CATHOLIC STUDIES SEMINAR I (4 credits)
This course is the first half of a year-long interdisciplinary seminar,introducing students to the Catholic Studies concentration, using literary, theological and historical texts.
CATHOLIC STUDIES SEMINAR II (4 credits)
This course is the second half of a year-long interdisciplinary seminar,introducing students to the Catholic Studies concentration, using literary, theological and historical texts.
CATHOLICISM & DEMOCRACY (4 credits)
This course will examine the relationship between Catholicism and democracy, placing particular stress on their relevance to contemporary American public life. In this context, Catholicism will be understood not only as a religious institution, but as the source of a tradition of communitarian social and political thought, while democracy will be understood not only as a form of government, but also as an ethos shaping American society. Authors and texts will include Alexis de Tocqueville, Orestes Brownson, Dorothy Day, John Courtney Murray, and relevant documents from Vatican II and the American hierarchy. The historic tension between Catholicism and democracy will be the subject of our conversation as will the possibilities for greater harmony between them. In particular, we will explore the possibility that Catholicism’s communitarian orientation might serve as a corrective to American individualism and consumerism, while democratic institutions and practices might have something to offer Catholicism.
AMERICAN CATHOLIC POETRY (4 credits)
In this course, students will read a variety of poets whose work is grounded in the faith and culture of the Catholic Church in America. Our focus will be on Catholic poets writing in the U.S. during the 20th and 21st centuries and will include the work of Czeslaw Milosz, Adam Zagajewski, Denise Levertov, Thomas Merton, William Everson/Brother Antoninus, Franz Wright and Mary Karr. We will also read some poems by forerunners of these writers who exerted considerable influence on their work, such as John of the Cross and Gerard Manley Hopkins. As we engage the distinctive voice and subject matter of each poet, we will also try to determine what common qualities pervade the work. We will consider whether and how the work of the Catholic artist is marked by the sign of faith and will attempt to identify and characterize an essentially American Catholic vision that informs the art of these very different writers.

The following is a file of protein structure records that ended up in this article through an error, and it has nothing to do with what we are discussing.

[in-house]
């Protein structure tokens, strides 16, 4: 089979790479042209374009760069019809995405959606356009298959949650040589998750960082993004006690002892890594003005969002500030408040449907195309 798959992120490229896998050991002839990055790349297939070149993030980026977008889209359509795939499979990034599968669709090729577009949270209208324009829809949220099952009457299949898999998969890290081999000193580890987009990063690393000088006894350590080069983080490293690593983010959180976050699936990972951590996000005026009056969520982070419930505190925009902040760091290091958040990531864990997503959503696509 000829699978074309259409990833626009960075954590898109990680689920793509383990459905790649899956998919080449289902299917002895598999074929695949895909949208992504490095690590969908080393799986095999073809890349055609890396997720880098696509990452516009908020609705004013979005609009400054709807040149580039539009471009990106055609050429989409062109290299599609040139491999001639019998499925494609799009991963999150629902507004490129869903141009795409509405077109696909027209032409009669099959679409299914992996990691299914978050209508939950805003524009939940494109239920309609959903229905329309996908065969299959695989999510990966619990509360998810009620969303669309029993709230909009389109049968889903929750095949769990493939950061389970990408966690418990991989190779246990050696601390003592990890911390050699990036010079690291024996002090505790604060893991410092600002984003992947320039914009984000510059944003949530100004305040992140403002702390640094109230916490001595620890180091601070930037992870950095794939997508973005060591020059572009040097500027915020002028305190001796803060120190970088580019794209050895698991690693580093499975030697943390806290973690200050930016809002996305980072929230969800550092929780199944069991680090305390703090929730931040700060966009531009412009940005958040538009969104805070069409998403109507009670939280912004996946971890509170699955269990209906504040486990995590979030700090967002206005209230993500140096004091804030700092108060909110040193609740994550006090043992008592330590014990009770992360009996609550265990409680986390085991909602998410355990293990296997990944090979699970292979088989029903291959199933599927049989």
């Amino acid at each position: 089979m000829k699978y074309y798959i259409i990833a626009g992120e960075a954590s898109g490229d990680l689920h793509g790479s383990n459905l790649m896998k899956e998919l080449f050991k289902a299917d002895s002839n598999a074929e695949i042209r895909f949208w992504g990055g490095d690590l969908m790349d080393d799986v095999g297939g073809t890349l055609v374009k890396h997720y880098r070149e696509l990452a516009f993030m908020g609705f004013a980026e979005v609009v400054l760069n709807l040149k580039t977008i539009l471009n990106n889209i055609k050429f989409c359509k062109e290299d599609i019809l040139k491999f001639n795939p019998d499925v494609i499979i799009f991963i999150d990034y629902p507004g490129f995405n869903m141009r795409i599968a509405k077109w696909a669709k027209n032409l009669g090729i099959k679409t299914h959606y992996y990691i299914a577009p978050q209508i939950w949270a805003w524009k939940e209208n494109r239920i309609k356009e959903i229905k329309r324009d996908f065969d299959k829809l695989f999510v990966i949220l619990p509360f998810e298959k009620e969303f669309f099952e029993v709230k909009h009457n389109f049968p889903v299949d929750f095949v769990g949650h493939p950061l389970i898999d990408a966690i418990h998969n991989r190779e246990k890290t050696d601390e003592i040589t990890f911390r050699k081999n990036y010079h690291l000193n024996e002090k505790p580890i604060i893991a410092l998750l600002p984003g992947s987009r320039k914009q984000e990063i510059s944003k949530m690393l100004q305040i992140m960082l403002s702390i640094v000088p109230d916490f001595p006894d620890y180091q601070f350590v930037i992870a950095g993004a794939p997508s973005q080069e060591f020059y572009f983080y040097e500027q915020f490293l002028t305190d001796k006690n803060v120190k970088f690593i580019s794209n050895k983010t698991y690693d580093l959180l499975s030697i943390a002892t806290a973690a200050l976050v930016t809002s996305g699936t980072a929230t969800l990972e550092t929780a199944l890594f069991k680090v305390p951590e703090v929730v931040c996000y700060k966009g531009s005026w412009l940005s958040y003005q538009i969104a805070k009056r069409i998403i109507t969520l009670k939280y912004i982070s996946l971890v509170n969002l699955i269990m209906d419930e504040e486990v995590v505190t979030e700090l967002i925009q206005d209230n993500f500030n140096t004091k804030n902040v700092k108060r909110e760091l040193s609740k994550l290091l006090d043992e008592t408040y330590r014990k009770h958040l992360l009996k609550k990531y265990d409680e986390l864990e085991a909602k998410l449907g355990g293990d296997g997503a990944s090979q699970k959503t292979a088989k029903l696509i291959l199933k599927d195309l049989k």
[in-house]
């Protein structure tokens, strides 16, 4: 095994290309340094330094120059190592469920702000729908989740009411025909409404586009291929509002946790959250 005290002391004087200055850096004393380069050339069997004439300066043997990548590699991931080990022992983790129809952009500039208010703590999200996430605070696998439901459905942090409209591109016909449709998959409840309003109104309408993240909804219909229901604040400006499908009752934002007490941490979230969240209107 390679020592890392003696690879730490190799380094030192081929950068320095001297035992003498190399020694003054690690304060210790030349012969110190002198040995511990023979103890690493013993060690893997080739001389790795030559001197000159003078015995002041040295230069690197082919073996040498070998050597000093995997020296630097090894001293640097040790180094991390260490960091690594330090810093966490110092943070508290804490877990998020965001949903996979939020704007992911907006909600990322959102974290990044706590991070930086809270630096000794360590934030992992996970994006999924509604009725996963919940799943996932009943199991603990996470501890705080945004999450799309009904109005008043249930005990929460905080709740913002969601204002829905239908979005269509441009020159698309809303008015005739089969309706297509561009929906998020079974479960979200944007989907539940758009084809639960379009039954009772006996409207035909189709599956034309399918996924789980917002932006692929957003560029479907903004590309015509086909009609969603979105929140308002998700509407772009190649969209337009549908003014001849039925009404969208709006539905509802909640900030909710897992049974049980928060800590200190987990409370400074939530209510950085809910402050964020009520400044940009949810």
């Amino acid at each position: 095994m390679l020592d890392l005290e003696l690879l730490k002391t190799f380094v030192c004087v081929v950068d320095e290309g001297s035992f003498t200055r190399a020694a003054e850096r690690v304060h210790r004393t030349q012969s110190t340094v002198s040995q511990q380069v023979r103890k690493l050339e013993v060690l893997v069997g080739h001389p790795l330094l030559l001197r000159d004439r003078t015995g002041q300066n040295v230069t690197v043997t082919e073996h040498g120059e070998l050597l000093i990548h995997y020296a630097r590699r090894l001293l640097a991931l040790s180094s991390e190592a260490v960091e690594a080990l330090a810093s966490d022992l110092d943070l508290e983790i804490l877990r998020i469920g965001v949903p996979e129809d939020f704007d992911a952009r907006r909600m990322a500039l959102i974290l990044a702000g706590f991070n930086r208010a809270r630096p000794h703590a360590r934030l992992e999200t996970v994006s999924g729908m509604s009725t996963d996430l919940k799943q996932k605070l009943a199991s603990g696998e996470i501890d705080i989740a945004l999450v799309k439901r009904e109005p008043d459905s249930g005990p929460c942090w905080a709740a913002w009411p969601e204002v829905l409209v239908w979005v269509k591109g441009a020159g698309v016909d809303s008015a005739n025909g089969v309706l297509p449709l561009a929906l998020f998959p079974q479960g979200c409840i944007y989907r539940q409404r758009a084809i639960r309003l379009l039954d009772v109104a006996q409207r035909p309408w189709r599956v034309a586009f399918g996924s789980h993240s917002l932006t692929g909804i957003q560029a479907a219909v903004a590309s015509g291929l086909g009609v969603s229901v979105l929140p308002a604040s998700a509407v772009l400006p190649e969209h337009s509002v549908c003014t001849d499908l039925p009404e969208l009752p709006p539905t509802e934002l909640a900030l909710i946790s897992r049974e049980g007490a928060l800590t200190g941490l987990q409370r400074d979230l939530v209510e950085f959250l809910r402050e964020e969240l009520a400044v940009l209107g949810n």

AMERICAN CATHOLIC NOVEL (4 credits)
The appearance and importance of faith in the work of American Catholic novelists, including J.F. Powers, Alice McDermott, Mary Gordon, Walter Miller, Ron Hansen and John Kennedy Toole.
AMERICAN CATHOLIC WOMEN WRITERS (4 credits)
This course will explore American Catholic Women's imaginative writing and the ways in which it reflects the broad range of attitudes and the complexity of feelings towards the Church American women have given voice to in the 20th and 21st centuries. Students will read poetry, fiction, and memoir written by writers such as Dorothy Day, Mary McCarthy, Denise Levertov, Flannery O’Connor, Mary Karr, Alice McDermott and Mary Gordon. In addition, we will discuss the ways in which these writers have shaped the public discourse regarding the imaginative, religious and practical life of American Catholics.
ETHNIC & CATHOLIC LITERATURE (4 credits)
This course engages the question of what it means to be both “ethnic” and “Catholic” in America and explores the ways in which these primary aspects of identity influence the work of writers affiliated with three of the most visible European Catholic ethnic groups that immigrated to the United States in the early 20th Century: the Irish, the Italians, and the Polish. Students will read memoir, fiction, and poetry by representative writers from each group, including the work of J.T. Farrell, Elizabeth Cullinan, Don Delillo, Helen Barolini, Czeslaw Milosz and Adam Zagajewski. Through selected historical and critical readings, we will attempt to create a descriptive narrative of what happens when writers wrestle with ethnic and Catholic identity in the context of 20th-century political and economic struggle in America, a predominantly White-Anglo-Saxon-Protestant society, and a growing culture of unbelief.
THE CATHOLIC METROPOLIS (4 credits)
A history of Catholicism in the New York metropolitan area, focusing on sites of historic significance that inscribed a permanent Catholic presence and shaped an evolving urban culture. Students will explore and research architectural sites, locations of popular devotions, and streetscapes that reveal identities of parishes as urban village.
NIEBUHR IN AMERICA (4 Credits)
Focusing on the influential work of liberal Protestant theologian Reinhold Niebuhr, the course will trace the development of major strands of modern American social and political thought and action including the Social Gospel, Catholic Worker and Settlement House movements—as reactions to nativism, consumerism, industrialism, individualism and greed. Niebuhr helped shape both contemporary Liberalism and Neo-Conservatism and was the architect of a “Christian realism,” which influenced American Catholic and Jewish thought. Niebuhr is widely known as the author of the “Serenity Prayer” [“God give us the serenity to accept what cannot be changed….”]
CATHOLIC ACROSS CULTURES (4 credits)
A seminar exploring, comparing, and contrasting the Catholic fiction of disparate cultures, including Britain, Ireland, France, Brazil and Japan. Authors read will include Waugh, Greene, Percy, Bernanos, Endo and more. American authors will also be considered.